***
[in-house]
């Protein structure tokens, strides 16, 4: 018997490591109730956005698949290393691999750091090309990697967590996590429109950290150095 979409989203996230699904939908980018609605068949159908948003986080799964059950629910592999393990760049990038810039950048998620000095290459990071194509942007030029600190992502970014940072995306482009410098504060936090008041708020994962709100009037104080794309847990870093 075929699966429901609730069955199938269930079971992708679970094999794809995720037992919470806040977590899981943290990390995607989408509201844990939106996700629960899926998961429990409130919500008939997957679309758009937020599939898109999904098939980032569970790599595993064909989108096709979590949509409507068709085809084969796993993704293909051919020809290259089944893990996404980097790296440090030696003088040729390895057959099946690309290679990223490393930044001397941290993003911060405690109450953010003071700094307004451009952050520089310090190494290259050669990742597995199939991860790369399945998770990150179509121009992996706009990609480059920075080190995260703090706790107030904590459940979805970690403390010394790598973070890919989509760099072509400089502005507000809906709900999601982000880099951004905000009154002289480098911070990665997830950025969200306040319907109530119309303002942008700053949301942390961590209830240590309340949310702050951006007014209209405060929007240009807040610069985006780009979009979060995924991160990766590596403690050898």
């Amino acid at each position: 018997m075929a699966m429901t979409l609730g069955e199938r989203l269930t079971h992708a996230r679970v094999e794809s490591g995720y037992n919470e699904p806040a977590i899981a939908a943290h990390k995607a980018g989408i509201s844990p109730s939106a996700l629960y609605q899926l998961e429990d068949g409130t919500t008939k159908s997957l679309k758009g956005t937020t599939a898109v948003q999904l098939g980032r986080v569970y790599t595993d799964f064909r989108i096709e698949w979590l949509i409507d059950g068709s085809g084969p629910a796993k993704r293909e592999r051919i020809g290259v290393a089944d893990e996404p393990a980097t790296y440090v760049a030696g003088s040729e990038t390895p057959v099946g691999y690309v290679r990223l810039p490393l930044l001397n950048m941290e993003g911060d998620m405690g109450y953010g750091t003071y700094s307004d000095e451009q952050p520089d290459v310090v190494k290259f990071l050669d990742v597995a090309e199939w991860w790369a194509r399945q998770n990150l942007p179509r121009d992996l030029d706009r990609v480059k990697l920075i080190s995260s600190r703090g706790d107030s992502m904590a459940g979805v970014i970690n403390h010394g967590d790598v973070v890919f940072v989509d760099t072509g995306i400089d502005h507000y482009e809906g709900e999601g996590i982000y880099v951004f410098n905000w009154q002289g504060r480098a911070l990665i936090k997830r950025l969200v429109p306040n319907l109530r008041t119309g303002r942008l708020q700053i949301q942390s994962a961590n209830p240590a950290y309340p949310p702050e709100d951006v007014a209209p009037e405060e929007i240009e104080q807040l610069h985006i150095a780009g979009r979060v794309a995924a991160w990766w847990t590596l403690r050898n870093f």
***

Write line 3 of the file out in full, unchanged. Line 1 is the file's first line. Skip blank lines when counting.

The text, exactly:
């Amino acid at each position: 018997m075929a699966m429901t979409l609730g069955e199938r989203l269930t079971h992708a996230r679970v094999e794809s490591g995720y037992n919470e699904p806040a977590i899981a939908a943290h990390k995607a980018g989408i509201s844990p109730s939106a996700l629960y609605q899926l998961e429990d068949g409130t919500t008939k159908s997957l679309k758009g956005t937020t599939a898109v948003q999904l098939g980032r986080v569970y790599t595993d799964f064909r989108i096709e698949w979590l949509i409507d059950g068709s085809g084969p629910a796993k993704r293909e592999r051919i020809g290259v290393a089944d893990e996404p393990a980097t790296y440090v760049a030696g003088s040729e990038t390895p057959v099946g691999y690309v290679r990223l810039p490393l930044l001397n950048m941290e993003g911060d998620m405690g109450y953010g750091t003071y700094s307004d000095e451009q952050p520089d290459v310090v190494k290259f990071l050669d990742v597995a090309e199939w991860w790369a194509r399945q998770n990150l942007p179509r121009d992996l030029d706009r990609v480059k990697l920075i080190s995260s600190r703090g706790d107030s992502m904590a459940g979805v970014i970690n403390h010394g967590d790598v973070v890919f940072v989509d760099t072509g995306i400089d502005h507000y482009e809906g709900e999601g996590i982000y880099v951004f410098n905000w009154q002289g504060r480098a911070l990665i936090k997830r950025l969200v429109p306040n319907l109530r008041t119309g303002r942008l708020q700053i949301q942390s994962a961590n209830p240590a950290y309340p949310p702050e709100d951006v007014a209209p009037e405060e929007i240009e104080q807040l610069h985006i150095a780009g979009r979060v794309a995924a991160w990766w847990t590596l403690r050898n870093f």